Chloe's project examines the impact of the First World War on the structures of, and roles within, families in Britain and Belgium. The project compares the family's normative place at the heart of wartime and post-war rhetoric in both societies with the experiences of real families, adopting a cultural history framework to do so. This project aims to understand how the family is contested and constructed at a time when faced with physical threat in a total war context and extreme moral, material, and psychological pressure as the supreme symbol of why the war was being fought. As the idea of the family became infused with new political and civic meaning over the course of the war, the family unit itself became a site of potential succour, solidarity, and resistance. This project assesses the resilience of the family as a social institution, looking at how families could cope with the multiple effects of war, which included bereavement, material shortages, and the growing intrusion of the state into the private realm.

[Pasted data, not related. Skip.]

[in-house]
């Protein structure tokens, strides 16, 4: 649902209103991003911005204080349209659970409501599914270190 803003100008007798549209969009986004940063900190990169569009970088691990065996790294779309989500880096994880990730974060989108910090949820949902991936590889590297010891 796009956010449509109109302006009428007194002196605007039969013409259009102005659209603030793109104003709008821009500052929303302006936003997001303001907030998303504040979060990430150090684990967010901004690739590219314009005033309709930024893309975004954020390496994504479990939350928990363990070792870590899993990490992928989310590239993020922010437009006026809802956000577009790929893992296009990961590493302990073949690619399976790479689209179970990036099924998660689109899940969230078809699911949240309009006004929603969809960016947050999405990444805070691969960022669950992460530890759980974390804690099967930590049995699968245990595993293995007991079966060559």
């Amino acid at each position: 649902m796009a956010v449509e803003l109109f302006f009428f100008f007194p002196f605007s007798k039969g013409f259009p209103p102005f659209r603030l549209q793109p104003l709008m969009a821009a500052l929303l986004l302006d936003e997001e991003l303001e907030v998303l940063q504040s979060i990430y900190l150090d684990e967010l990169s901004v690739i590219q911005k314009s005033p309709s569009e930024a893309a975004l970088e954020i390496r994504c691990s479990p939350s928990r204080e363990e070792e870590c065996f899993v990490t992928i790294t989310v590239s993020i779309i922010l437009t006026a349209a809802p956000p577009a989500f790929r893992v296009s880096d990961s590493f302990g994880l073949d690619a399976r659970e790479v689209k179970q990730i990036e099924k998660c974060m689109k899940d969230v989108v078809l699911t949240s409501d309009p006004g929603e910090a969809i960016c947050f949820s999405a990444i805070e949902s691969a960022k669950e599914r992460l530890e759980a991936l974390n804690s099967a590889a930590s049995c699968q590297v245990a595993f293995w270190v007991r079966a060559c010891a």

Supervisor: Heather Jones (primary supervisor), Florence Sutcliffe-Braithewaite (secondary supervisor)
Working title: 'The First World War and the making of the modern family in Belgium and Britain'
Expected completion date: 2025
Prizes and scholarships
Chloe was awarded the History department's Richard Chattaway scholarship for 2018-19 and was co-recipient 2020-21 and 2021-22.
Papers and presentations:
- Ideal families and women's autonomy in the British wartime press, 1914-18, IHR Britain at Home and Abroad Seminar, December 2020
- IHR History Lab Annual Conference: Material culture as methodology: the objects that make history (panel discussant, ‘Gender, War and the Material’), Institute of Historical Research, August 2021
- Fighting for the Family: The Home in the Home Front, 1914-1918, Tyneside Irish Cultural Society, June 2021
Teaching 2021-22 (Postgraduate teaching assistant)
- Worlds of UCL (Institute of Education)
- Writing History (Department of History)
- UCL Writing Lab